In the United States today, at least 14 million Americans live in fuel poverty. These Americans spend at least ten percent of household income on energy costs ranging from fuel to electricity. The purpose of this thesis is to identify an innovative solution to mitigate the effects of the energy affordability crisis in the United States. After examining national trends and researching localized efforts, I determined that solar panels may be able to support the modern energy needs of the fuel poor. The study uses a least squares regression model with fixed effects to determine factors influencing solar adoption at the zip code level across the United States between 2010 and 2015. Following an analysis of the results, the regression residuals and the connection between income, renewable energy incentive programs, and solar installations are examined.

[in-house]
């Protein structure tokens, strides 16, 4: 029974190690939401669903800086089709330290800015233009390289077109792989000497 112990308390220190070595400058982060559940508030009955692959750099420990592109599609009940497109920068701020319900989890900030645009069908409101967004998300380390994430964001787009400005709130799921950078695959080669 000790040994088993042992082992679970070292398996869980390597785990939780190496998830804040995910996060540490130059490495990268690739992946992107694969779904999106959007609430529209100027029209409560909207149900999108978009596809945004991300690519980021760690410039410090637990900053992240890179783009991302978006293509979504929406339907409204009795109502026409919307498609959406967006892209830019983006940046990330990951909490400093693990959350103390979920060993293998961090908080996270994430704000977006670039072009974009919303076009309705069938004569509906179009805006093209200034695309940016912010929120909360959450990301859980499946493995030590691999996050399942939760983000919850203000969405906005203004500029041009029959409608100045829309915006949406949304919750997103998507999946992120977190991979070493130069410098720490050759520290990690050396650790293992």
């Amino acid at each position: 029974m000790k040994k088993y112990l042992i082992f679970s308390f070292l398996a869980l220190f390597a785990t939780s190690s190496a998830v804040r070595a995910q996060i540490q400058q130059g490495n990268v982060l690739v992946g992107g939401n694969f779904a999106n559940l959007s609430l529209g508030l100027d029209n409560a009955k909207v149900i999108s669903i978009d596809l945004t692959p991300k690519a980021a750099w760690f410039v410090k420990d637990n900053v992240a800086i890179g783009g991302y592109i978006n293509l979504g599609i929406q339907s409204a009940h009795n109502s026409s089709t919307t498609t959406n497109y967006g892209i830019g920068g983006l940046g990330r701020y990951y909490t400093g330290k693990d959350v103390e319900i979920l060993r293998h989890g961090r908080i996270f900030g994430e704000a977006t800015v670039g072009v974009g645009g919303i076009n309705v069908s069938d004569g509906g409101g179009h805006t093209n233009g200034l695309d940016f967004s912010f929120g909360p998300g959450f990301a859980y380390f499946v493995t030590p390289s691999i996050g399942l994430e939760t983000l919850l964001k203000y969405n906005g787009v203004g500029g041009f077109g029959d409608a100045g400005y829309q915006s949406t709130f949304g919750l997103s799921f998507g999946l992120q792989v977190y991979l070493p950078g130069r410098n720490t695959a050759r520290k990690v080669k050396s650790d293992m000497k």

The idea for this thesis and the solution to lessen the impact of fuel poverty came from examining the efforts taking place in Rutland, Vermont. In the city, the local utility Green Mountain Power is initiating programs to weatherize and supply solar panels for the poor to create long-term energy independence and a more comfortable living environment.